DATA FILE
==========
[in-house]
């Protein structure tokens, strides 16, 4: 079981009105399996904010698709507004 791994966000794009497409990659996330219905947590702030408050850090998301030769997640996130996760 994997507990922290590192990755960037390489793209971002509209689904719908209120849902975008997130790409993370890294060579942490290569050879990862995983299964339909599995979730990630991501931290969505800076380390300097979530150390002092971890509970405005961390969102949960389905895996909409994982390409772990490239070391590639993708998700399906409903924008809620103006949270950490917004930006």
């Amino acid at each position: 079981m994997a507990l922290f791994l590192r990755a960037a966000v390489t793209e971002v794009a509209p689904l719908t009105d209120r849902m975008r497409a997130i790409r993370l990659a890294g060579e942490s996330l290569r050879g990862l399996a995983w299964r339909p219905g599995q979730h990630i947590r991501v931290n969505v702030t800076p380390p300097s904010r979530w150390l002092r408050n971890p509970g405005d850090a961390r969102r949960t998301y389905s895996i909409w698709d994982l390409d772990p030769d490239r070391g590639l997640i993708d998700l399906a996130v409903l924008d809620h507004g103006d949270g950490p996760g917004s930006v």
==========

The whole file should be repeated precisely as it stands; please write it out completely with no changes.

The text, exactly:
[in-house]
């Protein structure tokens, strides 16, 4: 079981009105399996904010698709507004 791994966000794009497409990659996330219905947590702030408050850090998301030769997640996130996760 994997507990922290590192990755960037390489793209971002509209689904719908209120849902975008997130790409993370890294060579942490290569050879990862995983299964339909599995979730990630991501931290969505800076380390300097979530150390002092971890509970405005961390969102949960389905895996909409994982390409772990490239070391590639993708998700399906409903924008809620103006949270950490917004930006």
């Amino acid at each position: 079981m994997a507990l922290f791994l590192r990755a960037a966000v390489t793209e971002v794009a509209p689904l719908t009105d209120r849902m975008r497409a997130i790409r993370l990659a890294g060579e942490s996330l290569r050879g990862l399996a995983w299964r339909p219905g599995q979730h990630i947590r991501v931290n969505v702030t800076p380390p300097s904010r979530w150390l002092r408050n971890p509970g405005d850090a961390r969102r949960t998301y389905s895996i909409w698709d994982l390409d772990p030769d490239r070391g590639l997640i993708d998700l399906a996130v409903l924008d809620h507004g103006d949270g950490p996760g917004s930006v």